How to Build a Simple Egg Incubator Thermostat Circuit

An electronic incubator thermostat circuit shown in this article is not only simple to build but is also easy to set and acquire exact tripping points at various different set temperature levels. The setting may be completed through two discrete variable resistors. The sensing range is quite good from 0 to 110 degrees Celsius.
Switching a particular load at different threshold temperature levels doesn’t necessarily need complex configurations to be involved in an electronic circuit. Here we discuss a simple construction procedure of an electronic incubator thermostat.
This simple electronic incubator thermostat will very faithfully sense and activate the output relay at different set temperature levels from 0 to 110 degree Celsius.

The conventional electromechanical temperature sensors or thermostats are not very efficient due to the simple reason that they cannot be optimized with accurate trip points.
Normally these types of temperature sensor or thermostats fundamentally use the ubiquitous bimetal strip for the actual tripping operations. When the temperature to be sensed reaches the threshold point of this metal, it bends and buckles.

Since the electricity to the heating device passes through this metal, it’s buckling causes the contact to break and thus power to the heating element is interrupted - the heater is switched off and the temperature starts falling. As the temperature cools, the bimetal starts straightening to its original form. The moment it reaches its previous shape, the electricity supply to the heater is restored through its contacts and the cycle repeats.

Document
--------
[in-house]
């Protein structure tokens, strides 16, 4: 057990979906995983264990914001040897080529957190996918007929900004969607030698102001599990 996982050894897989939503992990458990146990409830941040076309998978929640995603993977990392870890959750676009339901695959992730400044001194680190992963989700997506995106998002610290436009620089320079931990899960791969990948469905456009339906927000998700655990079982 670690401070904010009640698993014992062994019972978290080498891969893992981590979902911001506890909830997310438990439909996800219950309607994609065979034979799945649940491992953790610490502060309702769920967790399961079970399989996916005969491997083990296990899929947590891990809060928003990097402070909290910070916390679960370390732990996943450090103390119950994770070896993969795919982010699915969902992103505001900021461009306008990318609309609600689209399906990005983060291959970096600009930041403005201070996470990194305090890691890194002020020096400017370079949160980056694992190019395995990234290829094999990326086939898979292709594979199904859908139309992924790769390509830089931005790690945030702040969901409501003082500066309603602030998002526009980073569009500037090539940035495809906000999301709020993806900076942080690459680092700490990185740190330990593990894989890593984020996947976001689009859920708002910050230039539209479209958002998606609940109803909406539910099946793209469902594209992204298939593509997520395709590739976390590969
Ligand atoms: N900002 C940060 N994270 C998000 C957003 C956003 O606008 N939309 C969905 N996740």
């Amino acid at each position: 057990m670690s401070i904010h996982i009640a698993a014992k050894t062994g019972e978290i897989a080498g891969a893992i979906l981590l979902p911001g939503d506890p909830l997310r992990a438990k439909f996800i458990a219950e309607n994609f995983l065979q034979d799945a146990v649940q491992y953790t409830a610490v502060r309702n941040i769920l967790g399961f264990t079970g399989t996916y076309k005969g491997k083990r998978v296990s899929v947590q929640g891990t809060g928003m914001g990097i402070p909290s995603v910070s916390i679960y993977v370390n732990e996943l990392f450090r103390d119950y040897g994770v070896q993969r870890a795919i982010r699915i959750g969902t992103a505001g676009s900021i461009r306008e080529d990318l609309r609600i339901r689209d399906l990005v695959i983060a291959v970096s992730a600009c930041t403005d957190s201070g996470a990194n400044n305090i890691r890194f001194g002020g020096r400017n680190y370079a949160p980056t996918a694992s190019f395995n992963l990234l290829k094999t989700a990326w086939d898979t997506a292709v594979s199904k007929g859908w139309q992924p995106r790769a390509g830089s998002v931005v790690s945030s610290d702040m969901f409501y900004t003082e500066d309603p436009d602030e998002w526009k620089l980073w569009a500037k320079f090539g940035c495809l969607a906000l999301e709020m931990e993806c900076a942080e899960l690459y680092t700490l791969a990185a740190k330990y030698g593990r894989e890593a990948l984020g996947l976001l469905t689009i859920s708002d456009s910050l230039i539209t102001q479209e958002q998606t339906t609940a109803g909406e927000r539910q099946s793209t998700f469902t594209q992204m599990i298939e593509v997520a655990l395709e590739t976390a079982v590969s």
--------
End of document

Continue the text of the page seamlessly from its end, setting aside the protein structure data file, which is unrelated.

However, the transition points between the switching are too long and not consistent and therefore not reliable for accurate operations.

The circuit presented here is absolutely free from these drawbacks and will produce comparatively high degree of accuracy as far the upper and the lower tripping operations are concerned.




Parts List

R1 = 2k7,
R2, R5, R6 = 1K
R3, R4 = 10K,
D1---D4 = 1N4007,
D5, D6 = 1N4148,
P1 = 100K,
VR1 = 200 Ohms, 1Watt,
C1 = 1000uF/25V,
T1 = BC547,
T2 = BC557,
IC = 741,
OPTO = LED/LDR Combo.
Relay = 12 V, 400 Ohm, SPDT.

Circuit Description

We know that every semiconductor electronic component changes its electrical conductivity in response to the varying ambient temperature. This property is exploited here to make the circuit work as a temperature sensor and controller.

Diode D5 and transistor T1 together form a differential temperature sensor and interact greatly with each other with changes in the respective surrounding temperature.

Also since D5 acts as the reference source by staying at the ambient temperature level should be kept as far as possible from T1 and in open air.

Pot VR1 may be used externally to optimize the reference level set naturally by D5.
Now assuming D5 is at a relatively fixed temperature level (ambient), if the temperature in question around T1 starts rising, after a particular threshold level as set by VR1, T1 will begin to saturate and gradually start conducting.

Once it reaches the forward voltage drop of the LED inside the opto-coupler, it will start glowing correspondingly brighter as the above temperature rises.